Sunday, April 10, 2011

Unfinished Works

Any scholar of unfinished works is advised to read the article on David Foster Wallace's last novel in yesterday's Guardian. "The Pale King", which is being published with agreement from his widow, Karen Green.

The first question about unfinished works she answers in her Observer interview:

"The notes that he took for the book and chapters that were complete, were left in a neat pile on his desk in the garage where he worked. And his lamps were on it, illuminating it. So I have no doubt in my mind this is what he wanted. It was in as organised a state as David ever left anything."

David Foster Wallace died in 2008, so in some ways, without the death, this would just be a normal publication process for a novel that an author had let go, sent to his publisher. As his editor Michael Pietsch makes clear in the Guardian piece, it is impossible to know how finished the novel was. Certainly some parts were complete, and even though the ending appears incomplete, this could also be part of his plan. Pietsch's job was to put together the novel in the best way that he could. Structure, in such a digressive writer as Wallace, proved one of the hardest things - and, also, the unknowable: what the writer would have changed as it went through the stages to publication.

The reason we have this novel, of course, is because Wallace matters. It is only his 3rd novel, but he wrote much more - essays and short stories that are amongst the best writing of the late 20th and early 21st century. Reading a Wallace essay or story can change your thoughts, even your thought processes. Suicide is always a tragedy, and Wallace's death is a reminder that it is not something that we have suddenly cured with all our modern pills and strategies.

That - and commercial imperative - are why "The Pale King" is being published. I think it should be. Yet, we are left, as ever with unfinished works, with more questions than answers. His was a thin, but substantial bibliography - and if anything, the logic of this publication must surely be because, of all contemporary writers, Wallace's work always feels - at the same time as its exemplary and measured - to some extent unfinished, a question, or series of questions rather than an answer.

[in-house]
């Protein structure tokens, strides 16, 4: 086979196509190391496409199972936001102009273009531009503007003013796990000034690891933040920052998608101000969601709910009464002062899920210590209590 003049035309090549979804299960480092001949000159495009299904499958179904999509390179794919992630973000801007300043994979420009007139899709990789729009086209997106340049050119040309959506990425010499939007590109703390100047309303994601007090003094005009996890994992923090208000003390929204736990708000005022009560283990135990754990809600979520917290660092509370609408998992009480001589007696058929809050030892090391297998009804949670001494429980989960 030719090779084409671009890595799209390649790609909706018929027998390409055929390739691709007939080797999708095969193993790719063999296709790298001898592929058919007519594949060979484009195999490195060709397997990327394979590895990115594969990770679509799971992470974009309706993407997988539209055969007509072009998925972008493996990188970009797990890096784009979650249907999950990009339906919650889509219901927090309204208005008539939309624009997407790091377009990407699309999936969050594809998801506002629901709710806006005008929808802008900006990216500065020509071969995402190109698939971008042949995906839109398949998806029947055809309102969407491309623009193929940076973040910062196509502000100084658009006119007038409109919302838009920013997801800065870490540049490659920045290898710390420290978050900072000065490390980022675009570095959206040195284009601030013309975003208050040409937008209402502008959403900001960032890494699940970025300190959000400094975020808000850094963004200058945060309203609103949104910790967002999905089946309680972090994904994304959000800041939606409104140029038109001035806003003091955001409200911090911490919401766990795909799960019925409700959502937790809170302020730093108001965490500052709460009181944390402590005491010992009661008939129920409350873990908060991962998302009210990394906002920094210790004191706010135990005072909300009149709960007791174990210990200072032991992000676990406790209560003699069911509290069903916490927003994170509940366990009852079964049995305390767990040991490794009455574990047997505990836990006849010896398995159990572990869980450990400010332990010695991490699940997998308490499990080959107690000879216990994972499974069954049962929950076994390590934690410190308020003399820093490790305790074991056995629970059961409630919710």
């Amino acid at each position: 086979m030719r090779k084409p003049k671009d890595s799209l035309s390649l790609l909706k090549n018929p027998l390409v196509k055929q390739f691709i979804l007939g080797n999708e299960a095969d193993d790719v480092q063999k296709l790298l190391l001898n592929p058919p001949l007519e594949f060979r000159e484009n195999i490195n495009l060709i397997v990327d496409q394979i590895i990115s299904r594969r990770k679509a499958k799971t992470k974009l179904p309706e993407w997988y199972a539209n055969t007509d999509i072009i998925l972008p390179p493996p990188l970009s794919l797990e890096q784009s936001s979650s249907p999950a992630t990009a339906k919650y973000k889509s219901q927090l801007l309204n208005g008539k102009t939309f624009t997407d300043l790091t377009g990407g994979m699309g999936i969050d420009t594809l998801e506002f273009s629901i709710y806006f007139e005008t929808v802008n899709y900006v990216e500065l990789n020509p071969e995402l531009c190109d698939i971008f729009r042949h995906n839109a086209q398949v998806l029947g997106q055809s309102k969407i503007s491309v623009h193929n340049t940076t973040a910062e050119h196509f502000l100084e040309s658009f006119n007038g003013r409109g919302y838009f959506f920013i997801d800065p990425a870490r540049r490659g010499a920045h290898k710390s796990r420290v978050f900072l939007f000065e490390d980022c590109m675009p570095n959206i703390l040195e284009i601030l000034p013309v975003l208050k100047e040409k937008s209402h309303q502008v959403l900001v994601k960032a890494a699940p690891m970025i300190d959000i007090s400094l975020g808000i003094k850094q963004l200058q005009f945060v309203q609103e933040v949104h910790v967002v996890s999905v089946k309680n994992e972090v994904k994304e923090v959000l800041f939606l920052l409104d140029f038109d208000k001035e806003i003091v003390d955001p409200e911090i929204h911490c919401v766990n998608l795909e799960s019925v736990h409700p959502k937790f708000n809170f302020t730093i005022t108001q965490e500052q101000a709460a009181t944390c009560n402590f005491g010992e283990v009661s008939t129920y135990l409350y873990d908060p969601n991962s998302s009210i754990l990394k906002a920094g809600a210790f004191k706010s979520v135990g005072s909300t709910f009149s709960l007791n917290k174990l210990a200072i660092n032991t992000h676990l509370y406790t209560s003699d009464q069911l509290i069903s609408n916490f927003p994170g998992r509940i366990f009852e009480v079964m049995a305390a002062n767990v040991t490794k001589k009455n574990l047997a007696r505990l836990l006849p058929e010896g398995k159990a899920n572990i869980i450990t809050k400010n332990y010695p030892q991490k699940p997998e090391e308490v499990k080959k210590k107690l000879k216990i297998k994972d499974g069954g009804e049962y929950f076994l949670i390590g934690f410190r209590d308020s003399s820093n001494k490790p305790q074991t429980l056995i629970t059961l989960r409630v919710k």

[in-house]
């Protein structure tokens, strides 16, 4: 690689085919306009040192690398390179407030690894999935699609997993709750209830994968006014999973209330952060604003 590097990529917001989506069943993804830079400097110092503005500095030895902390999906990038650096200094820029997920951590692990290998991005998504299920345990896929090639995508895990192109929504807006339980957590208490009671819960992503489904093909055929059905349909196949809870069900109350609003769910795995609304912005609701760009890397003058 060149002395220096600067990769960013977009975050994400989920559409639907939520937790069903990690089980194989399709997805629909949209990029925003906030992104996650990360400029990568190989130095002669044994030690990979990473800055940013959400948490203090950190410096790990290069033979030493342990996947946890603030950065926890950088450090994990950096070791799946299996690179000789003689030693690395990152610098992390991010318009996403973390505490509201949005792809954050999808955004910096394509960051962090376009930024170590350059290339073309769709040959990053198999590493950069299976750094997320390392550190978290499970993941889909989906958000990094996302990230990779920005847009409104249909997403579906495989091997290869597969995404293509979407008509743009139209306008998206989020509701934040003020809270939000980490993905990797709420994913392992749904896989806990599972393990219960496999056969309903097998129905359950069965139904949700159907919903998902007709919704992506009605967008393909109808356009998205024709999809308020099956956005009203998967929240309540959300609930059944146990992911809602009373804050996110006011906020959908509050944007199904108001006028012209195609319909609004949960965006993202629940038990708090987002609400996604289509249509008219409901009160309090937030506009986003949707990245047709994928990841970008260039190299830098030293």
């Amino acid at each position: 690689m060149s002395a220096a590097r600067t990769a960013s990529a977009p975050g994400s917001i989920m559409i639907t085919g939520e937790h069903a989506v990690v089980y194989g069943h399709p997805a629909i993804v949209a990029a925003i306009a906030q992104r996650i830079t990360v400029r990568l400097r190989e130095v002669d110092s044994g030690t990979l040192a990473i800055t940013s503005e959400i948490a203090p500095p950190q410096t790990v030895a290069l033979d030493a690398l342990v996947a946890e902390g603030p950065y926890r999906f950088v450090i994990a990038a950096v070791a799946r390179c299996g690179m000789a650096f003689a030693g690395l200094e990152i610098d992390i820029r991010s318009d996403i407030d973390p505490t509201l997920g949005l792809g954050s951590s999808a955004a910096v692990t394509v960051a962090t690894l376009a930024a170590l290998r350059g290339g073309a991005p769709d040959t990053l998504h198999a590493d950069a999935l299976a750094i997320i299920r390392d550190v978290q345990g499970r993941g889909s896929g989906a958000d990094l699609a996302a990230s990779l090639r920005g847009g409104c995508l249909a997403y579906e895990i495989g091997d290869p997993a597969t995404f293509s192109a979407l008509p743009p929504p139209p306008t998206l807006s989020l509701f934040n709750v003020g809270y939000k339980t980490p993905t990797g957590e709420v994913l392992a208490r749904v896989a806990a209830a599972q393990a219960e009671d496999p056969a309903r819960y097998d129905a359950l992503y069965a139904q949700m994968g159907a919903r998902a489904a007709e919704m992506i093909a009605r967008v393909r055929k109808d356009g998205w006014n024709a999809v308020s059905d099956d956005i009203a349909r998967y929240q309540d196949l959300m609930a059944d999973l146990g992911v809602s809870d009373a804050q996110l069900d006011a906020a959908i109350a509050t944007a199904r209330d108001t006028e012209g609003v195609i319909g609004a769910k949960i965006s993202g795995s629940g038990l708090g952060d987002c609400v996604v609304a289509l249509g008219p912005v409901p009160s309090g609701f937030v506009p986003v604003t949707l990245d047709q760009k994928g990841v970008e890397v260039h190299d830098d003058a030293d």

We live in a world of "completion", where first albums appear fully formed, where debut novels are brimming with confidence, yet writing, as with all art, is a construction. Coincidentally, this week also saw a feature on the "director's cut" - and asks whether it is the holy grail of an auteurs vision or a marketing indulgence? As an individual, coming across a work of art for the first time, you accept it on those terms. I first heard "Diamond Dogs" on cassette, and the track listing was in a different order than the LP, even though it was a concept cassette! I will always have a softspot for the original "Blade Runner" with the voiceover, however many other versions Ridley Scott releases. I first bought the Pixies "Surfer Rosa" on CD where it was coupled with their previous mini album, "Come On Pilgrim", so for me, "Surfer Rosa" includes those tracks. Joy Division's posthumous "Still" is my favourite of their albums, as it was the first I heard and bought.

For writers, there is always some editing, but its rare, I think, that a "directors cut" has been published. (My friend Elizabeth Baines has done so with "The Birth Machine", and the reasons for it are fascinating. Partly I think this is because we encounter the work in its published form, and this gives it permanence, whatever the writer's intentions; but partly, its still the writers' words, the writers' version. The first time I saw "Hamlet" it was in a version based on the first published version of the play; which had been toured, then published without Shakespeare's permission. The play is shorter, simpler, less of Shakespeare's words, but still Shakespeare's words.

Wallace's death gives us an endpoint. He moves from being read, to being studied. There are these books and no more. Better, I think, that "The Pale King" is published as a book, so it can be enjoyed as that, rather than as an epitaph.


The Manchester poetry scene had sad news this week. Carcanet poet Linda Chase died on Friday after a short illness. She had run the dynamic "poets and players" series or readings, amongst other things, and never had any doubt that poetry could command a substantial audience. A new book of poems from Carcanet was completed before she passed away, and will be published later in the year.

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